Not too long ago, we’d all come to work, sit in our place, do our job, and then go home. It was usually more private–and more introvert-friendly. Today, up to five generations of people now work shoulder to shoulder, in conjunction with uncountable new tools. And they’re giving rise to all sorts of new workplaces and working styles–creating complex and often rambunctious environments.
Those changes pose particular challenges to the introverts among us. Rising emphasis on productivity, collaboration, flexible work hours–some of these solutions just don’t square with more reserved personalities.
At the same time, it’s worth mentioning that introverts aren’t always what people think. For one thing, being introverted is sometimes more about how we recharge our personal batteries when we aren’t working, and less about how we actually work. For instance, an introvert might read a book or watch TV in their downtime, while an extrovert’s more likely to make plans with a bunch of friends.
But those preferences can translate into working habits, too. Introverts might rather take notes or make a to-do list than plow through a backlog of phone calls or emails, interacting with people. On balance, our working lives today are more public and collaborative, meaning introverts need to adapt. There’s a real incentive for employers to pitch in, too, since some research suggests happy employees are 22% more productive than unhappy ones.
So how can introverted employees and their employers alike make the modern workplace more introvert-friendly? Here are four steps each can take.
Is your workplace space too noisy? Get a set of headphones or a good headset for making calls. When you aren’t on a call, play a “rushing river” track or some other ambient sound. If you can work with music playing, pick what you want to hear and play that. The background chatter disappears.
There’s nothing wrong with taking quiet time when you need it. “Don’t assume that an introvert lunching alone is lonely,” New York consultant Nancy Ancowitz, who coaches introverts on self-promotion strategies, tells me. That’s sometimes just how an introvert’s battery gets recharged.
Coworkers are prone to interrupt you if you don’t signal that you’d rather they didn’t. Wearing headphones can help. I once hung an old radio station “ON AIR” sign on the wall. But unless you’re okay getting a few stares from your colleagues, I recommend the headphones.
Just going to work, sitting down at your desk, and staying put is the old way of working. The workplaces of the future throw that approach out the window. It’s more about agility and making the most productive use of each moment–a standing meeting here, a conference call there, a working lunch at midday. It’s just a matter of going where you can be most productive for each task–even if that means working for an hour in a quiet corner in an empty lunchroom or on a bench outside.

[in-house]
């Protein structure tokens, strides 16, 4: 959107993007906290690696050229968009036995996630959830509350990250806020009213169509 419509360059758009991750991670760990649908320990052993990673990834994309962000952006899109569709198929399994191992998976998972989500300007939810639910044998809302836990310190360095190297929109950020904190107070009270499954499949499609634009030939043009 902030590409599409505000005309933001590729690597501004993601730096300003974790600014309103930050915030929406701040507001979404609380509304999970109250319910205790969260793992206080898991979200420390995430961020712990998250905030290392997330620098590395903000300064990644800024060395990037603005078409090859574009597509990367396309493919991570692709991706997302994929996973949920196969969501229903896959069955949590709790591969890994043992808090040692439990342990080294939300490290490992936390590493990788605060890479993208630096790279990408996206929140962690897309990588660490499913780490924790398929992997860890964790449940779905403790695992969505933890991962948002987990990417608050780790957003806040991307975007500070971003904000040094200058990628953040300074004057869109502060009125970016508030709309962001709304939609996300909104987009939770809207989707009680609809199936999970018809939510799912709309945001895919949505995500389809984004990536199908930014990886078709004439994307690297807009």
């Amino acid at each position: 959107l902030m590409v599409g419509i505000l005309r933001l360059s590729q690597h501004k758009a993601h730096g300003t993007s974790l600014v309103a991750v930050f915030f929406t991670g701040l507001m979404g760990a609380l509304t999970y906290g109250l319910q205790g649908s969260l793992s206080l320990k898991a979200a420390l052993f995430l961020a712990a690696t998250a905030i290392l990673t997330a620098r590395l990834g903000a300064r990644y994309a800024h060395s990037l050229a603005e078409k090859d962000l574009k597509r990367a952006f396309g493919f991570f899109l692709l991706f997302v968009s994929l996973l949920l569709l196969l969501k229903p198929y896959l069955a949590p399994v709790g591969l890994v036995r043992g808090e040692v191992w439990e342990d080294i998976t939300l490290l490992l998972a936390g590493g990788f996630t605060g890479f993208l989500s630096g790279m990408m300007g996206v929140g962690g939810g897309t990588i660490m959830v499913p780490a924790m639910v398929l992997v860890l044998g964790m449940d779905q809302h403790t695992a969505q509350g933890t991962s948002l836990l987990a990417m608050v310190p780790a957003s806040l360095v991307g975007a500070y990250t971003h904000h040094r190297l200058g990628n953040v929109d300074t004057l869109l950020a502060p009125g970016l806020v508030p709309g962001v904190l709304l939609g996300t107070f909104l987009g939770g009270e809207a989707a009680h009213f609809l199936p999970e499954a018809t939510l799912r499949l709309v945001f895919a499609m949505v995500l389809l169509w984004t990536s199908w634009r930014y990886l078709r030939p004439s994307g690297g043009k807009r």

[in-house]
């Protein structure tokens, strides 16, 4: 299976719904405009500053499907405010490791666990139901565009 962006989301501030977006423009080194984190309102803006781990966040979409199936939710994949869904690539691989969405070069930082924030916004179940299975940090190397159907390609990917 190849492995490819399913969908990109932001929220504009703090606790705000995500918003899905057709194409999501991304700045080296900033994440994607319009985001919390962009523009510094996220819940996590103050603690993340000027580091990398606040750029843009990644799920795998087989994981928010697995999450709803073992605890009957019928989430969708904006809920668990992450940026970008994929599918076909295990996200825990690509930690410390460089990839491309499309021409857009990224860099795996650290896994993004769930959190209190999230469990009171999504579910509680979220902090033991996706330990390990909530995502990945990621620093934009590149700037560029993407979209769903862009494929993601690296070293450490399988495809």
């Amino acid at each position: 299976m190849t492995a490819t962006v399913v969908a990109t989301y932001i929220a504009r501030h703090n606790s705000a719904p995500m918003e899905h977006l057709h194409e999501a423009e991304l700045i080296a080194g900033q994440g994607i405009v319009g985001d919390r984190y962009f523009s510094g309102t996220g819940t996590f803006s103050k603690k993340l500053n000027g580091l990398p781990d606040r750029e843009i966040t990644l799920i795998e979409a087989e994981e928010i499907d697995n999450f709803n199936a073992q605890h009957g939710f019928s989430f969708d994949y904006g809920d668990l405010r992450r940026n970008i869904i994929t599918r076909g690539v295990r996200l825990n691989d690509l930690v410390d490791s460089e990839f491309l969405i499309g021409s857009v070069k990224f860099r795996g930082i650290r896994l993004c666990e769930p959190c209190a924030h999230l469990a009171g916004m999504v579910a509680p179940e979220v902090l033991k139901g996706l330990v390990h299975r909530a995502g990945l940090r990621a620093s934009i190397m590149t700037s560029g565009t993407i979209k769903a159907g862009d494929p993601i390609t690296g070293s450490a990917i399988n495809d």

Organizations can also help introverted employees as they design their workplaces for the future. These next four tips are for those looking to make their organizations a bit more introvert-friendly.
Do your homework and get to know your employees before making changes. Employees with all sorts of different temperaments can still be equally valuable. Some prefer private spaces while others thrive on frequent, open interaction. Do what’s best for your organization and your employees.
Both introverts and extroverts can benefit from access to private spaces where they can concentrate, have confidential conversations, or just unwind. Make sure those spaces are outfitted with the tools (like phones and wifi) and furniture so employees can take full advantage of them. Variety and simplicity are two watchwords of workplace design as our office culture continues to evolve.
Consider creating designated “huddle” rooms–a cross between a traditional shared office and a small conference room. They’re made for smaller groups, equipped with basic video and audio technology, and are great for remote meetings and impromptu brainstorms. Sometimes you don’t need a big gathering around a conference table, but a powwow around someone’s desk won’t cut it either. This gives you something in between where introverts in particular might feel more at ease.
Equipped and decorated by the “owner,” but available to others when the owner’s traveling or working remotely. This way, when a quiet desk is free, someone who needs a bit more space to themselves can use it temporarily. Good for the introvert, good for the organization!
Jeffrey Rodman is the cofounder and chief evangelist of Polycom, which develops collaborative communication technology.